I am grateful to my Sensei Masasihi Nakamura for these adventures in Japanese philosophy and nature! Part of my new Sensei and Sydney section of my blog!
Birthday at Kyoto Gyoen
by Sydney Solis
Unexpectedly I went to Munakata Shrine within Kyoto Gyoen National Garden. It venerates San’nyoshin, three female sea deities mainly responsible for birth and culture. It also houses a 600-year-old camphor tree, the oldest in the garden.
While waiting for my sensei, I purified myself with cool water at the chōzuya, prayed at the honden, then quietly pondered hands that tied omikuji fortunes to branches covered in pink sakura buds just beginning to bloom.
I wanted a shuin, temple stamp, and when Nakamura-san arrived, he said he knew the priest, so rang the office bell. The priest was away in Tokyo, but a woman priest gave me a prepared shuin, then opened the gate, granting special access within to view the tree.
The instant I laid eyes on Goshinboku I felt its presence. A powerful energy distinctly that of “mother.” Dressed with shimenawa rope and white, paper shide marking the kami dwelling within, its massive base and protruding roots gave me a solid sense of grounding. From there the trunk’s low fork thrust three massive branches toward the sky.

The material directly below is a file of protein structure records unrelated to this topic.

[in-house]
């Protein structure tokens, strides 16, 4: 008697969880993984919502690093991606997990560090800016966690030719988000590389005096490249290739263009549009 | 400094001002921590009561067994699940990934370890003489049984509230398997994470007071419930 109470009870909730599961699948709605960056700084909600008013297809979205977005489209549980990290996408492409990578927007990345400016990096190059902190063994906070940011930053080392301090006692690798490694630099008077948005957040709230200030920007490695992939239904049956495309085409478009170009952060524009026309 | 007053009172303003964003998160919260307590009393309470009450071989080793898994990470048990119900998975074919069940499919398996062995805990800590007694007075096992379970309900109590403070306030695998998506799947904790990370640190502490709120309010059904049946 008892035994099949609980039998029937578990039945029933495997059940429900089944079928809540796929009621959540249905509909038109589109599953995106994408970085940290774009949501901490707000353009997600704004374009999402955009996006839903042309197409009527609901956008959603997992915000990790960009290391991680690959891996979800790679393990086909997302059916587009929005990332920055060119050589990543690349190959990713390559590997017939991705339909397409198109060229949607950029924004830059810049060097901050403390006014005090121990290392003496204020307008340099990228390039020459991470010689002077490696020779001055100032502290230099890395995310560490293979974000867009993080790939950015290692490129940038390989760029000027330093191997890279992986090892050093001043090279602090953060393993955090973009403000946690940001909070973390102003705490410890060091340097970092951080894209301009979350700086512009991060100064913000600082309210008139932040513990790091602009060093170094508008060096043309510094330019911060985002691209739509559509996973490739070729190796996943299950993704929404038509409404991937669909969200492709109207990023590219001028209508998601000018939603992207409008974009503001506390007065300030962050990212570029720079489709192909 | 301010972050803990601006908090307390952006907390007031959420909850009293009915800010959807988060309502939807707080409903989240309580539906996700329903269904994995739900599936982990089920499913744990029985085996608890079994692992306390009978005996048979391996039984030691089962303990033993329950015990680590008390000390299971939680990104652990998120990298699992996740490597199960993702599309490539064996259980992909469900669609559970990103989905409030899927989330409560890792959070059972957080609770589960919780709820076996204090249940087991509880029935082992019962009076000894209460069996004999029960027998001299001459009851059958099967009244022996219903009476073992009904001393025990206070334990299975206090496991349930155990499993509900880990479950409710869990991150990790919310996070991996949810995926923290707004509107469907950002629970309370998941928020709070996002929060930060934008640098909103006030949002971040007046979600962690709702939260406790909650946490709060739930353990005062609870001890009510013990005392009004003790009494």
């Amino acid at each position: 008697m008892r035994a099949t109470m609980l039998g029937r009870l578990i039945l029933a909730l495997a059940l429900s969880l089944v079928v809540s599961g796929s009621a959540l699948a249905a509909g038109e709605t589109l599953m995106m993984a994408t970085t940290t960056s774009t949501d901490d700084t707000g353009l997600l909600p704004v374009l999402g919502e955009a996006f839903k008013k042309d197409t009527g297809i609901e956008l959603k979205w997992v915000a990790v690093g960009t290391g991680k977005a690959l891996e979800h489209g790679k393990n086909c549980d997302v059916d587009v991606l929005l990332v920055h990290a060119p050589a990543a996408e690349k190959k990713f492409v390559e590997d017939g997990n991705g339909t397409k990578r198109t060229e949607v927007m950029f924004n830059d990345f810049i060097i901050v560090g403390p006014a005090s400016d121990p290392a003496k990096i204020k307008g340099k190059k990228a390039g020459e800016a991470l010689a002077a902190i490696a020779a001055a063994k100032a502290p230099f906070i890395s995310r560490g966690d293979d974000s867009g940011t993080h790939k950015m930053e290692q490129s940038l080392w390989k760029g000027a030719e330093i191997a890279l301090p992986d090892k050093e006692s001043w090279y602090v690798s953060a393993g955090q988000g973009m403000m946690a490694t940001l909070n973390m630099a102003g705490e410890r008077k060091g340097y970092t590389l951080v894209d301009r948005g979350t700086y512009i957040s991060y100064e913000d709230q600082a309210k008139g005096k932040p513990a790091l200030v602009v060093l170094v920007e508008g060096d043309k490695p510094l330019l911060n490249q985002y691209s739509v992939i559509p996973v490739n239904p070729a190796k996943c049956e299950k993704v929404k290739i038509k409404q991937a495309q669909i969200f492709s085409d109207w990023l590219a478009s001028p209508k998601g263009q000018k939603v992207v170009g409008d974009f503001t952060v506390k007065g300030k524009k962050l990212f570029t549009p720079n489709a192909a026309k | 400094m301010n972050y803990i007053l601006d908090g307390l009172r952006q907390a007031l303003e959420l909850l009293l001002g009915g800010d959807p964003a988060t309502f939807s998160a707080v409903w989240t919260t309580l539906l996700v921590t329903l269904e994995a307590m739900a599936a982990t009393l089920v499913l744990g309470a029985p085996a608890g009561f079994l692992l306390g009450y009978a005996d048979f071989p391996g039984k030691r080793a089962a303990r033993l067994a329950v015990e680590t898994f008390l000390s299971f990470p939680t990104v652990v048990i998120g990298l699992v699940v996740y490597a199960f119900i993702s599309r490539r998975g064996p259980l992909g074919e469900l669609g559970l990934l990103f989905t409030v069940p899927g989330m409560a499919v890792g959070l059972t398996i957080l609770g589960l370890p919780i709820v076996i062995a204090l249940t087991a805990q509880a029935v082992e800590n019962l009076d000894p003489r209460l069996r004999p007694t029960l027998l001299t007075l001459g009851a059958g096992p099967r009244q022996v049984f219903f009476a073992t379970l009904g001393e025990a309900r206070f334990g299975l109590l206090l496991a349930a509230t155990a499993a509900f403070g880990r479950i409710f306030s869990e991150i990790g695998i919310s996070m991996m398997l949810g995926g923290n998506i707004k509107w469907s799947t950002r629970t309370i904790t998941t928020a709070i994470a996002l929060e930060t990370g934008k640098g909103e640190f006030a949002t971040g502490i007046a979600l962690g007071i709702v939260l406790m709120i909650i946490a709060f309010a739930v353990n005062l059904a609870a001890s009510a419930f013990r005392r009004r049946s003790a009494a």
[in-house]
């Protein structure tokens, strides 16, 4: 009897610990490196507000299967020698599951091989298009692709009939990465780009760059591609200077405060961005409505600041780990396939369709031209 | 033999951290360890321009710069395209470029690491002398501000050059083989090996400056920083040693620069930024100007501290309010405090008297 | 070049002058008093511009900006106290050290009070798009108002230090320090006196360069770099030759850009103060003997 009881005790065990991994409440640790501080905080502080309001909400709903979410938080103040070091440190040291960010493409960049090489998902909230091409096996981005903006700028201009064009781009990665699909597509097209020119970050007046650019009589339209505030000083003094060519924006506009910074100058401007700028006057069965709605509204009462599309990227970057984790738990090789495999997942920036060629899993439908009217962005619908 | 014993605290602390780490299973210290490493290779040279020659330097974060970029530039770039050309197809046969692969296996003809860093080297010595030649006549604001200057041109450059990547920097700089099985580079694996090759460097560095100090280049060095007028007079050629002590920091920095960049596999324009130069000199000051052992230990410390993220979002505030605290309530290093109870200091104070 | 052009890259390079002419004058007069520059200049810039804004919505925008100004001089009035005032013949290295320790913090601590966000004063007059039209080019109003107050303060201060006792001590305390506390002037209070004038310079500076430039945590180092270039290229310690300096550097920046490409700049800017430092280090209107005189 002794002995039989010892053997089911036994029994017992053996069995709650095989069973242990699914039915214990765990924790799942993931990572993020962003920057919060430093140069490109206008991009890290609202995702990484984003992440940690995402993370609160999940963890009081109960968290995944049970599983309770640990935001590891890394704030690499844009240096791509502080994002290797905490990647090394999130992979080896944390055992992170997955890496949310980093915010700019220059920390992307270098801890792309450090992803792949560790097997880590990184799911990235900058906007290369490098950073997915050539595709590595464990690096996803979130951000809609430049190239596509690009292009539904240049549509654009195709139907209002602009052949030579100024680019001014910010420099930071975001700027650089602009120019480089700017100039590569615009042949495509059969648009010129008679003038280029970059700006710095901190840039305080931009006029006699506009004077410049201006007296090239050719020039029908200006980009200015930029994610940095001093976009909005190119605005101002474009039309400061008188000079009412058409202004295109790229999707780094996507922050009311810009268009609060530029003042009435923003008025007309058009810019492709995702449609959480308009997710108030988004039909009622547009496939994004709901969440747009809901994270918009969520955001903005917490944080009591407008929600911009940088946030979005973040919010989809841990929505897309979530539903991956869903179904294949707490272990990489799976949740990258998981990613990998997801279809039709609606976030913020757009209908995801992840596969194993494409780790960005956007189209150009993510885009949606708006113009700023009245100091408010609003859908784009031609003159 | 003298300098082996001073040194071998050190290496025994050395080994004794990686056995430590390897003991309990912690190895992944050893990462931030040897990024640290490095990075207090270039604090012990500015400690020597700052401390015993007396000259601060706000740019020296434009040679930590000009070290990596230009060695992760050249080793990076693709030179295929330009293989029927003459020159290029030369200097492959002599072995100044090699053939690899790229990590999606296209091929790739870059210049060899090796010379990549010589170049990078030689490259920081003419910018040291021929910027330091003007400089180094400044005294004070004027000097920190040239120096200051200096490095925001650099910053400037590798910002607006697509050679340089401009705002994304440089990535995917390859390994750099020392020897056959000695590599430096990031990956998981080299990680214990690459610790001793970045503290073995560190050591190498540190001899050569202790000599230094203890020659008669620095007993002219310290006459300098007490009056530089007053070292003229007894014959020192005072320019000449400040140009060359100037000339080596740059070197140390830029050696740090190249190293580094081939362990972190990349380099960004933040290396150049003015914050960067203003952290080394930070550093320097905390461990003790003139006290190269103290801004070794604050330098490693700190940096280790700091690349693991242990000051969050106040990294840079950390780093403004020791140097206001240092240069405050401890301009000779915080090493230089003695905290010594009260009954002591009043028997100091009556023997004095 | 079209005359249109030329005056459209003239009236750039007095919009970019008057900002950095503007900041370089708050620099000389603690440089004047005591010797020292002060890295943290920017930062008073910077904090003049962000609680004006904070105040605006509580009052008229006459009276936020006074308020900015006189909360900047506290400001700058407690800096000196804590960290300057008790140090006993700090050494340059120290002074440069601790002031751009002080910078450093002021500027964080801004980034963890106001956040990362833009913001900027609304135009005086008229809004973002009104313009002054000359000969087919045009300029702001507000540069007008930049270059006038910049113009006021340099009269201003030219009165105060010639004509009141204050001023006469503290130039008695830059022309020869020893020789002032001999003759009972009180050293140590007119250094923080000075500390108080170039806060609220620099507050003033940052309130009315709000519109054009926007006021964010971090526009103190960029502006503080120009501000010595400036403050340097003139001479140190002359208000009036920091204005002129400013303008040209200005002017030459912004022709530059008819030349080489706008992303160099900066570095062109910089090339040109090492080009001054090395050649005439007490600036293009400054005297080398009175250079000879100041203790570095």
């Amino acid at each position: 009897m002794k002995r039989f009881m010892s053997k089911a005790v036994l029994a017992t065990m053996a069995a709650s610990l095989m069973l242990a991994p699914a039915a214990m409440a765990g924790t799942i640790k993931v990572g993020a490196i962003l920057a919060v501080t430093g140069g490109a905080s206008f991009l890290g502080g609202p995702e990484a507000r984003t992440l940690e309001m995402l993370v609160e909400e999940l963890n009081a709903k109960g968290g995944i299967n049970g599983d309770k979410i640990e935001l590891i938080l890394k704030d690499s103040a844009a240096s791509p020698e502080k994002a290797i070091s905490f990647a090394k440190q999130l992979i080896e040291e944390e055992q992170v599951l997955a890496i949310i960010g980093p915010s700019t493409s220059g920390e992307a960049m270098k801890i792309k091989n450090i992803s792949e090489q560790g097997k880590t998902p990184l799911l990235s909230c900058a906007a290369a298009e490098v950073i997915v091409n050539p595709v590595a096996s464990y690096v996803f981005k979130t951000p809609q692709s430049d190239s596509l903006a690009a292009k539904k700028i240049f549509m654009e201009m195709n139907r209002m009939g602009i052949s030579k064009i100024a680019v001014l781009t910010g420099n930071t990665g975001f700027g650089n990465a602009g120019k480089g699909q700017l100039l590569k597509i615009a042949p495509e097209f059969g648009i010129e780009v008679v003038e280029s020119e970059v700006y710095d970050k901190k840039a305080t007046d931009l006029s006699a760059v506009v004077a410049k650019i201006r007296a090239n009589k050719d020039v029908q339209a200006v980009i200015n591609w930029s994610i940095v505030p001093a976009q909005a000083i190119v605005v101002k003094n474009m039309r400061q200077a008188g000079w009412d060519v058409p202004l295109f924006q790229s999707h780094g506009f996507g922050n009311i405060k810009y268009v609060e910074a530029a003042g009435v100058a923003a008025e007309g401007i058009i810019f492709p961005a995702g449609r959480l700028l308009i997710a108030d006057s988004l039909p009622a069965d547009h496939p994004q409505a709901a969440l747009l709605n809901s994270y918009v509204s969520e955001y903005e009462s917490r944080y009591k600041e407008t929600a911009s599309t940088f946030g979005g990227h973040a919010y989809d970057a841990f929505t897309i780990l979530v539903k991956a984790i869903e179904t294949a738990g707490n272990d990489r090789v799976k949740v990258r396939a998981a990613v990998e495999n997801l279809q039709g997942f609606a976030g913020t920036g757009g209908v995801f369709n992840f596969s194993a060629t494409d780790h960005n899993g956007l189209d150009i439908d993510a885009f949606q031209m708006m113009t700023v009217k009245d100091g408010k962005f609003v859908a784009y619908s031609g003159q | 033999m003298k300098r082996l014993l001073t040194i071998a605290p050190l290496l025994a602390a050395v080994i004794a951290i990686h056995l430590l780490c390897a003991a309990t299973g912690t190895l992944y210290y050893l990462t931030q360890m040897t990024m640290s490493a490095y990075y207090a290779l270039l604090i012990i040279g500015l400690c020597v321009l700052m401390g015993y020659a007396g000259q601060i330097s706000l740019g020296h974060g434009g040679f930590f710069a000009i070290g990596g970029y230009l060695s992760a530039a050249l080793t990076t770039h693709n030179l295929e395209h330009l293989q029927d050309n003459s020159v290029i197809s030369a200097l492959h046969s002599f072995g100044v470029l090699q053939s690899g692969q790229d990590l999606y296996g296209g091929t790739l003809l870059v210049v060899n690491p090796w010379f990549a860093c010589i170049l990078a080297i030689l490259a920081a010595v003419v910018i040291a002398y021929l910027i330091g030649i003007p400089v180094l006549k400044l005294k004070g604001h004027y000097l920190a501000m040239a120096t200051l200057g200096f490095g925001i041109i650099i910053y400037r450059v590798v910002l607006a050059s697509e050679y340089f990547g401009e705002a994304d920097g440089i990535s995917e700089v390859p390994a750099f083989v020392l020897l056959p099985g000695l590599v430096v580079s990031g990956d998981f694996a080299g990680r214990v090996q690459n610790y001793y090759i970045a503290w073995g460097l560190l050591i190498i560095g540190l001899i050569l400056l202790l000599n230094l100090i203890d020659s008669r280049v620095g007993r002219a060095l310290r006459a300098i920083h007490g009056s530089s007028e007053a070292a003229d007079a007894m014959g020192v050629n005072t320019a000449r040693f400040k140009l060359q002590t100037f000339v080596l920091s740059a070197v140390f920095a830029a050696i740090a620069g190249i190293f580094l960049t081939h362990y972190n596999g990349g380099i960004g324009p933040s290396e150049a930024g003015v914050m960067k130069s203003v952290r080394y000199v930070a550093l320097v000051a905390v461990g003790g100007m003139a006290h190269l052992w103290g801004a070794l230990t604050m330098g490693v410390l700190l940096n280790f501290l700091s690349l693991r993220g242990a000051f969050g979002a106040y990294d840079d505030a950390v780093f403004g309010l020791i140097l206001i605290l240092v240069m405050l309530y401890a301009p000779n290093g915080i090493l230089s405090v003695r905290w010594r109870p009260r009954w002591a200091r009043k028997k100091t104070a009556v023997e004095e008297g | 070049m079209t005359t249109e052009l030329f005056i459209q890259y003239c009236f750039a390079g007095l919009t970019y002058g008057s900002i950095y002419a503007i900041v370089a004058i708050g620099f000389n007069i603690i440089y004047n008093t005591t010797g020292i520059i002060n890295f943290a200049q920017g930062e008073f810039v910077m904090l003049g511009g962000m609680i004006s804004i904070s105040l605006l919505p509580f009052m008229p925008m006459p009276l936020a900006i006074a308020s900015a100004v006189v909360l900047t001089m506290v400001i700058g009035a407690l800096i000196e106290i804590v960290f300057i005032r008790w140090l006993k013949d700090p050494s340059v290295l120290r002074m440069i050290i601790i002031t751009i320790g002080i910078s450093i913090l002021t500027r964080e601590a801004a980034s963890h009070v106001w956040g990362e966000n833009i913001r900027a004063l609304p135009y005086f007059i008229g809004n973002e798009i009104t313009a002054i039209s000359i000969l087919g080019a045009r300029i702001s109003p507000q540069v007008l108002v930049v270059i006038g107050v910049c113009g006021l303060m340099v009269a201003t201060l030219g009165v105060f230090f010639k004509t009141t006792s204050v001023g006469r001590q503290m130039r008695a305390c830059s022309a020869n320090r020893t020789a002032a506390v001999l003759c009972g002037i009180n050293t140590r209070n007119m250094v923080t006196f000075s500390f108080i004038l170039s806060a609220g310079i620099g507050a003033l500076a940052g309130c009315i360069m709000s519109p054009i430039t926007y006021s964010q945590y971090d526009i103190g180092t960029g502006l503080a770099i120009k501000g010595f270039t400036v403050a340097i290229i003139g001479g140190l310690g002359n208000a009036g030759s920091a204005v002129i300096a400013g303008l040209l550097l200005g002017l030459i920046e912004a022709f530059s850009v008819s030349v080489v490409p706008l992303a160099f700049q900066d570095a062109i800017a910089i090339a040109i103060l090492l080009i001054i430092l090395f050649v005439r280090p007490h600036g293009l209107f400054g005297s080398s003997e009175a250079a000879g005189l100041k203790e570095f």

I approached, bowed, then laid my hands upon the thick bark. Suddenly my heart recalled — I didn’t have a happy mother nor childhood. Not a mother whose arms nurtured and held, but one whose words cut and scarred. Yet this tree sent me motherly love. I felt — in my pelvis, legs, feet, whole body and heart — love and safety as if in the lap of a mother.
I thanked the tree, and when I told the priest what I felt, she mentioned that today was her daughter’s first birthday. “Congratulations!” we said. “It’s also your first birthday — as a mother,” I added.
Nakamura-san had brought strawberries for hanami, and we all enjoyed their sweetness. Somehow, I felt it was my birthday too.